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Hill, Holliday Makes Its Mark

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Voices are boun cing off the walls in the new offices of Hill, Holliday, Connors, Cosmopulos in San Francisco. In part, it's be cause the agency's 95 employees are "almost inhumanely" crammed in the cubicle-laden space, said Rob Bagot, creative director at the agency. But it's also because there's been a lot to talk about.

In the past two months, Hill, Holliday, here, has picked up three pieces of new business, each with a budget of more than $10 million. Veritas Software, Red Roof Inns and Togo's Restaurants recently tapped the agency after each conducted ex haustive national reviews.

"These days, you need to do some extraordinary things to get new business," noted Bagot. For example, the final pitch for the Red Roof business came only a week after the events of Sept. 11. With commercial airlines still running on spotty schedules, the team at Hill, Holliday drove nearly 12 hours, from San Fran cisco to Phoenix, to pitch the work.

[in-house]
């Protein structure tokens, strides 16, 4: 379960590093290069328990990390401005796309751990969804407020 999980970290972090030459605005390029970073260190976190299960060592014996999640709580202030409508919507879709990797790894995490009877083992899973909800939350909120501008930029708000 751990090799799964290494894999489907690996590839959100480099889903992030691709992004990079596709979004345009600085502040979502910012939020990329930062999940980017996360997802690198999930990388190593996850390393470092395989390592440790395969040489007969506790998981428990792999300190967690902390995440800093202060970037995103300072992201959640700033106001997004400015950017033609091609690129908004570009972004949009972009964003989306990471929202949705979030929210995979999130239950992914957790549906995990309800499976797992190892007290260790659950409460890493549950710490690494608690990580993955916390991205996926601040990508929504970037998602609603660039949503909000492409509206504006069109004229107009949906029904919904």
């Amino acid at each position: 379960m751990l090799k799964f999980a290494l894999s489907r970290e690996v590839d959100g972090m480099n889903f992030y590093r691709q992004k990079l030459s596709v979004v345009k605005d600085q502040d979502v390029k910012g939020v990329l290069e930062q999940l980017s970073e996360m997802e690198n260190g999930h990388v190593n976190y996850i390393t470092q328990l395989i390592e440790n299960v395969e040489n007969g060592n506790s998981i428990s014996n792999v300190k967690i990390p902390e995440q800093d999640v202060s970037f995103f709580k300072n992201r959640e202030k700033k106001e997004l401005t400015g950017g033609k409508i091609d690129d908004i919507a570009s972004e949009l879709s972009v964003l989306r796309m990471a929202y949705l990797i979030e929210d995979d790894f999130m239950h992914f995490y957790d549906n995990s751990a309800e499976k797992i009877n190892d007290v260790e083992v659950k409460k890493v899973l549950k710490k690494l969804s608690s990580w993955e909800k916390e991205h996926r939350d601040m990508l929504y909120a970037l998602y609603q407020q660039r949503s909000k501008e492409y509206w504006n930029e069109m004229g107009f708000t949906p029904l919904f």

The agency not only edged out TBWA\Chiat\Day, Playa del Rey, Calif., Cramer-Krasselt in Chicago and DeVito/ Verdi in New York to win the account, but Red Roof also purchased the work the agency presented in the review. The national TV and radio campaign is set for March 2002.

Nancy Hill, president of Hill, Holliday in San Francisco, was quick to point out that all three accounts would have left the Bay Area if her agency hadn't won them.

"We were glad to bring some new business into the city," she said. With the new wins, the Hill, Holliday network—Boston, San Fran cisco and New York offices—claimed billings of $967 million for 2000 on revenue of $145 million.

"We have enough business to keep us busy right now," Hill added. Despite the flurry of wins, however, she continues to approach work these days with a "cautious optimism."

While the support of Hill, Holliday's Boston headquarters has helped the San Francisco office, Hill noted that the shop's gains have not come without hard work or change.

In addition to the move this fall, Hill, Holliday in San Francisco also shed GMO from its name in May. To coincide with the changing times, the agency has "brought the planning department back in a big way," Hill said.

She also noted that each of the three new clients, separately, said they tapped the shop because they "loved the strategy we proposed—and that our work delivered on that same strategy."